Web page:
Fleet News

MINI Cooper S



WITH a supercharged engine, the new MINI Cooper S is simply the most fun you can have in a car for less than £20,000.

Nostalgia is a strange emotion. The sense of longing for times past when things were supposedly better than they are now seems to appeal to all of us, not least car manufacturers.

Forgive me a moment's cynicism if I say it allows them to repackage once popular concepts and icons and sell them to an unsuspecting public keen to reminisce about the good old days.

Buyers then get sucked in by the hype and buy the automotive equivalent of flared trousers - although I'm told these are currently fashionable, they are bound to look foolish in a few years. These thoughts occurred to me while I was on my way to drive the car which has become the latest chapter in the story of the new MINI.

Nearly a year after the MINI One and Cooper arrived, the Cooper S comes as the high-performance model giving MINI a car to rival the current small GTi heavyweights like the Renaultsport Clio 172 and the MG ZR160.

Whether stealing sales from these other cars is an objective is open to debate. A key factor the Cooper S has in its favour is that it is a new MINI, and while the first 12 months' sales target for the MINIs One and Cooper in the UK was 20,000 units, the firm has achieved sales of 25,000 in the first 10 months.

Hardly anyone getting behind the wheel of the Cooper S will be old enough to remember the original Mini Cooper S - there is a new, younger audience apparently keen to be seen in the latest trendy vehicles.

It means new MINI drivers seem to be swapping from a variety of cars to take the keys - although a large number are said to be ex-Peugeot 206 drivers - and with all the options and accessories fitted it is possible to increase the cost of a MINI to about £22,000.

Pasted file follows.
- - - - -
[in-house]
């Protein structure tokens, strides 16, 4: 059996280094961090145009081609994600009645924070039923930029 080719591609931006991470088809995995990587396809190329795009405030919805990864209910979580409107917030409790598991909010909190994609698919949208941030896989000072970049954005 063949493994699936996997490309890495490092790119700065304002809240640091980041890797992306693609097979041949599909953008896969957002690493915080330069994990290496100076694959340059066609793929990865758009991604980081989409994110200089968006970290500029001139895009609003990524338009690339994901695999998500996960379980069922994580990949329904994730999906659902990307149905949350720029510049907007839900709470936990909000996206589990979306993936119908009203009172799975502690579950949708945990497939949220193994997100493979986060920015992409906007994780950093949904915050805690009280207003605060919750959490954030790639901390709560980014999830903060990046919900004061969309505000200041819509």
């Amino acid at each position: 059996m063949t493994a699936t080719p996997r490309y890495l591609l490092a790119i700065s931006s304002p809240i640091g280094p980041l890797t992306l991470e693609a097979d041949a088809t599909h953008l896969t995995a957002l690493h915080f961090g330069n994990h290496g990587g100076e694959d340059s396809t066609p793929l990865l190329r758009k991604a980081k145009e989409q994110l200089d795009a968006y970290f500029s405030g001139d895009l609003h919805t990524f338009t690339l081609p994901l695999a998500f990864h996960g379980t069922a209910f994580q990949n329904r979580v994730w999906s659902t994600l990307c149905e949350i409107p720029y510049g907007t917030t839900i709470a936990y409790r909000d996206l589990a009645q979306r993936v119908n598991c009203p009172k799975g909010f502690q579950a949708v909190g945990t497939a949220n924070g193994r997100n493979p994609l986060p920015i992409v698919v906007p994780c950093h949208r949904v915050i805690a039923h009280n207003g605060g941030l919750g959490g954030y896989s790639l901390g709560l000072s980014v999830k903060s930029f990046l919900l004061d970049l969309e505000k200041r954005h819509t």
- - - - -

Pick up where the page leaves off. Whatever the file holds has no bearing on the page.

That's deep into BMW 3-series and Jaguar X-type territory, or even entry-level executive cars such as the Saab 9-5 and Peugeot 607.

It might be frivolous to make such a comparison, but for younger user choosers who might be in line for a compact executive it's worth comparing whole life costs with a well-specced MINI Cooper S.

CAP Network says the car's residual values should be about 40% over three years and 60,000 miles, and should the car cover fewer than 50,000 miles, all servicing and maintenance should be taken care of with a one-off payment of £100 for the TLC package.

With average fuel consumption at just over 33mpg and carbon dioxide emissions putting the car in the 22% band for company car tax this year, the Cooper S should also have huge appeal for those whose car is a perk of the job.

The success of the MINI so far has led to an extra 700 staff being employed at the Cowley plant, near Oxford, and a £50 million investment to increase production capacity.

We can also look forward to two further instalments next year as a convertible version is launched as well as a common rail diesel using a reworked version of the Toyota Yaris's 1.4-litre D-4D unit.

Behind the wheel

ALMOST identical to the existing MINI, the Cooper S is distinguished by the broad air intake in its bonnet, wide enough to swallow the morning newspaper - and a few bills and junk mail into the bargain.